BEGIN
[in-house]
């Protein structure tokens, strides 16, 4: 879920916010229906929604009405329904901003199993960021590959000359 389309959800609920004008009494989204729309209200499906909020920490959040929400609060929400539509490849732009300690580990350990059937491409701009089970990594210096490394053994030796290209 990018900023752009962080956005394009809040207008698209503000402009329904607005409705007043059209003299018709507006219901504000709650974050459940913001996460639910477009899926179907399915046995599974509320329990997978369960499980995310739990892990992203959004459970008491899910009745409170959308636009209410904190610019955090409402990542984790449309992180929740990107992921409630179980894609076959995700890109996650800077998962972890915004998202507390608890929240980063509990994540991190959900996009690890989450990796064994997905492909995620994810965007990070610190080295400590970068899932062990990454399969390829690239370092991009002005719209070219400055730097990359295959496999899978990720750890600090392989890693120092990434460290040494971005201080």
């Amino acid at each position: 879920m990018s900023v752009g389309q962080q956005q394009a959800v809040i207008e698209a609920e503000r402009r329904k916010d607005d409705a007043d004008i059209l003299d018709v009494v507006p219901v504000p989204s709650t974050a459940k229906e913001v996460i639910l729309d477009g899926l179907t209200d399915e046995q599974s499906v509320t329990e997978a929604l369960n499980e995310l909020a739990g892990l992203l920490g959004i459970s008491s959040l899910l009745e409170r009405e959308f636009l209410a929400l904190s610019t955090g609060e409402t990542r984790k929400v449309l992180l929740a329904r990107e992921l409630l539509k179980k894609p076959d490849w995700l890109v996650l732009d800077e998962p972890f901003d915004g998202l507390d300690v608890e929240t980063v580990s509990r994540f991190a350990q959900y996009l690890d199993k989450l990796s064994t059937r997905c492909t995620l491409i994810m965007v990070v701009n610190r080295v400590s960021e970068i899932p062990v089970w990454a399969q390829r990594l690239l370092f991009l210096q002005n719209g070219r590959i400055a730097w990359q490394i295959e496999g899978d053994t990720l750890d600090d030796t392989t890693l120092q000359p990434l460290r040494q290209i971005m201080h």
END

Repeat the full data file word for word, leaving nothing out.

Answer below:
[in-house]
């Protein structure tokens, strides 16, 4: 879920916010229906929604009405329904901003199993960021590959000359 389309959800609920004008009494989204729309209200499906909020920490959040929400609060929400539509490849732009300690580990350990059937491409701009089970990594210096490394053994030796290209 990018900023752009962080956005394009809040207008698209503000402009329904607005409705007043059209003299018709507006219901504000709650974050459940913001996460639910477009899926179907399915046995599974509320329990997978369960499980995310739990892990992203959004459970008491899910009745409170959308636009209410904190610019955090409402990542984790449309992180929740990107992921409630179980894609076959995700890109996650800077998962972890915004998202507390608890929240980063509990994540991190959900996009690890989450990796064994997905492909995620994810965007990070610190080295400590970068899932062990990454399969390829690239370092991009002005719209070219400055730097990359295959496999899978990720750890600090392989890693120092990434460290040494971005201080």
């Amino acid at each position: 879920m990018s900023v752009g389309q962080q956005q394009a959800v809040i207008e698209a609920e503000r402009r329904k916010d607005d409705a007043d004008i059209l003299d018709v009494v507006p219901v504000p989204s709650t974050a459940k229906e913001v996460i639910l729309d477009g899926l179907t209200d399915e046995q599974s499906v509320t329990e997978a929604l369960n499980e995310l909020a739990g892990l992203l920490g959004i459970s008491s959040l899910l009745e409170r009405e959308f636009l209410a929400l904190s610019t955090g609060e409402t990542r984790k929400v449309l992180l929740a329904r990107e992921l409630l539509k179980k894609p076959d490849w995700l890109v996650l732009d800077e998962p972890f901003d915004g998202l507390d300690v608890e929240t980063v580990s509990r994540f991190a350990q959900y996009l690890d199993k989450l990796s064994t059937r997905c492909t995620l491409i994810m965007v990070v701009n610190r080295v400590s960021e970068i899932p062990v089970w990454a399969q390829r990594l690239l370092f991009l210096q002005n719209g070219r590959i400055a730097w990359q490394i295959e496999g899978d053994t990720l750890d600090d030796t392989t890693l120092q000359p990434l460290r040494q290209i971005m201080h």